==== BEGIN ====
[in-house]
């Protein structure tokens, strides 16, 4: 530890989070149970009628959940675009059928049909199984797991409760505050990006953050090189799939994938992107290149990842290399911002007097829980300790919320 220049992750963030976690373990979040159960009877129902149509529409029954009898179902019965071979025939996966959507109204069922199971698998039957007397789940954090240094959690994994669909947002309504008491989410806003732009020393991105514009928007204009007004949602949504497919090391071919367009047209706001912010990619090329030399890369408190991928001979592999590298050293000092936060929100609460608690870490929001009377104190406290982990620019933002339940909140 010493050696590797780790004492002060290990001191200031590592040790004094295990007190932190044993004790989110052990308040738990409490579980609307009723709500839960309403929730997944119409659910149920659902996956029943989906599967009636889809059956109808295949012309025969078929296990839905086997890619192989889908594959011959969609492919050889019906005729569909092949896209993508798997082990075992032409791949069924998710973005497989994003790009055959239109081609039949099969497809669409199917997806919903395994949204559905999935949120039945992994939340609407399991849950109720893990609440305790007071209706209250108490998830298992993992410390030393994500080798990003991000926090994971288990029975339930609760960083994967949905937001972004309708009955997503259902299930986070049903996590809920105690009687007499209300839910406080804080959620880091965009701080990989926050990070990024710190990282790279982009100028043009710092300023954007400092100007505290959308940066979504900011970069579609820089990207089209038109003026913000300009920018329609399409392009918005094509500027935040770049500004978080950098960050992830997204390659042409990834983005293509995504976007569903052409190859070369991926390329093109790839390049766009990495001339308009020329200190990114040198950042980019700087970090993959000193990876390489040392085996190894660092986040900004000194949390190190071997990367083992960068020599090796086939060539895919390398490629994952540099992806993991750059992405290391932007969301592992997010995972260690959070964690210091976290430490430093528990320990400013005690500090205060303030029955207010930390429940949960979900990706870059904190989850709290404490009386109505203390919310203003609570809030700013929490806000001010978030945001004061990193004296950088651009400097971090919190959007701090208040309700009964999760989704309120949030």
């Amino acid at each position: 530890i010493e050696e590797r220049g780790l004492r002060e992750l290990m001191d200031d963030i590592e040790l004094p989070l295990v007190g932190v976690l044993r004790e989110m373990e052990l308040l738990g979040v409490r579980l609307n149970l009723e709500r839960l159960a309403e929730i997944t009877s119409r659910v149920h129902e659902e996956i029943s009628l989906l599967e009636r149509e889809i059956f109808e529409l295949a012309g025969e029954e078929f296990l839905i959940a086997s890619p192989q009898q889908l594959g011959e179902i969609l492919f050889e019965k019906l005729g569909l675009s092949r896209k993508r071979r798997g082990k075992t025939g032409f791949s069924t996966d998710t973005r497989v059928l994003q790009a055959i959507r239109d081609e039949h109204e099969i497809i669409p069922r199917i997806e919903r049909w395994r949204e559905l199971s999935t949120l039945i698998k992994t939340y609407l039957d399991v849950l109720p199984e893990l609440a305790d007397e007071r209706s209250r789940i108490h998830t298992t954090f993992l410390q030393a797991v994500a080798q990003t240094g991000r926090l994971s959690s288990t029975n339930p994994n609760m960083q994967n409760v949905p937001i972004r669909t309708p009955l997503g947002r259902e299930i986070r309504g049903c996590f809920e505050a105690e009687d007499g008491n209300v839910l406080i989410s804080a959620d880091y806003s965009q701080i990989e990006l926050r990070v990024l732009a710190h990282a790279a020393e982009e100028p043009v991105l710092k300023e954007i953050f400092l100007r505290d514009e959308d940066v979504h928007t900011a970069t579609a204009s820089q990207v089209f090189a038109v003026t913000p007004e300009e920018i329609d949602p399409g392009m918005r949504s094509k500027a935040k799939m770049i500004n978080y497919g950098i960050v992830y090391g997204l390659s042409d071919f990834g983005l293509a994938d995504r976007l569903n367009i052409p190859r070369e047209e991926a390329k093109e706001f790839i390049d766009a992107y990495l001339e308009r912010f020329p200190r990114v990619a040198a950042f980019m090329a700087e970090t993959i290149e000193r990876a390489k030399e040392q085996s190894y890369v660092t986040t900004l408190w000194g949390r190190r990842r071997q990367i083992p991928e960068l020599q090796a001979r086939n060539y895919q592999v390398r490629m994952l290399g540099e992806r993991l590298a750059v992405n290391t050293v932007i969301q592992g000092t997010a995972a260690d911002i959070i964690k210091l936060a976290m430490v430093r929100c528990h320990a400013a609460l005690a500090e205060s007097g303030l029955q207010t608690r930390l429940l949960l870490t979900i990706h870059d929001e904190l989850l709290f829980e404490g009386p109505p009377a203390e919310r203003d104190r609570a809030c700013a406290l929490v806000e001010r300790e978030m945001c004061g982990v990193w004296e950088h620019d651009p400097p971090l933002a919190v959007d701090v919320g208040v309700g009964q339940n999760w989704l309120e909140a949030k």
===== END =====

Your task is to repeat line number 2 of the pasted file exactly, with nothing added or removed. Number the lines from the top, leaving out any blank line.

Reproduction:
């Protein structure tokens, strides 16, 4: 530890989070149970009628959940675009059928049909199984797991409760505050990006953050090189799939994938992107290149990842290399911002007097829980300790919320 220049992750963030976690373990979040159960009877129902149509529409029954009898179902019965071979025939996966959507109204069922199971698998039957007397789940954090240094959690994994669909947002309504008491989410806003732009020393991105514009928007204009007004949602949504497919090391071919367009047209706001912010990619090329030399890369408190991928001979592999590298050293000092936060929100609460608690870490929001009377104190406290982990620019933002339940909140 010493050696590797780790004492002060290990001191200031590592040790004094295990007190932190044993004790989110052990308040738990409490579980609307009723709500839960309403929730997944119409659910149920659902996956029943989906599967009636889809059956109808295949012309025969078929296990839905086997890619192989889908594959011959969609492919050889019906005729569909092949896209993508798997082990075992032409791949069924998710973005497989994003790009055959239109081609039949099969497809669409199917997806919903395994949204559905999935949120039945992994939340609407399991849950109720893990609440305790007071209706209250108490998830298992993992410390030393994500080798990003991000926090994971288990029975339930609760960083994967949905937001972004309708009955997503259902299930986070049903996590809920105690009687007499209300839910406080804080959620880091965009701080990989926050990070990024710190990282790279982009100028043009710092300023954007400092100007505290959308940066979504900011970069579609820089990207089209038109003026913000300009920018329609399409392009918005094509500027935040770049500004978080950098960050992830997204390659042409990834983005293509995504976007569903052409190859070369991926390329093109790839390049766009990495001339308009020329200190990114040198950042980019700087970090993959000193990876390489040392085996190894660092986040900004000194949390190190071997990367083992960068020599090796086939060539895919390398490629994952540099992806993991750059992405290391932007969301592992997010995972260690959070964690210091976290430490430093528990320990400013005690500090205060303030029955207010930390429940949960979900990706870059904190989850709290404490009386109505203390919310203003609570809030700013929490806000001010978030945001004061990193004296950088651009400097971090919190959007701090208040309700009964999760989704309120949030």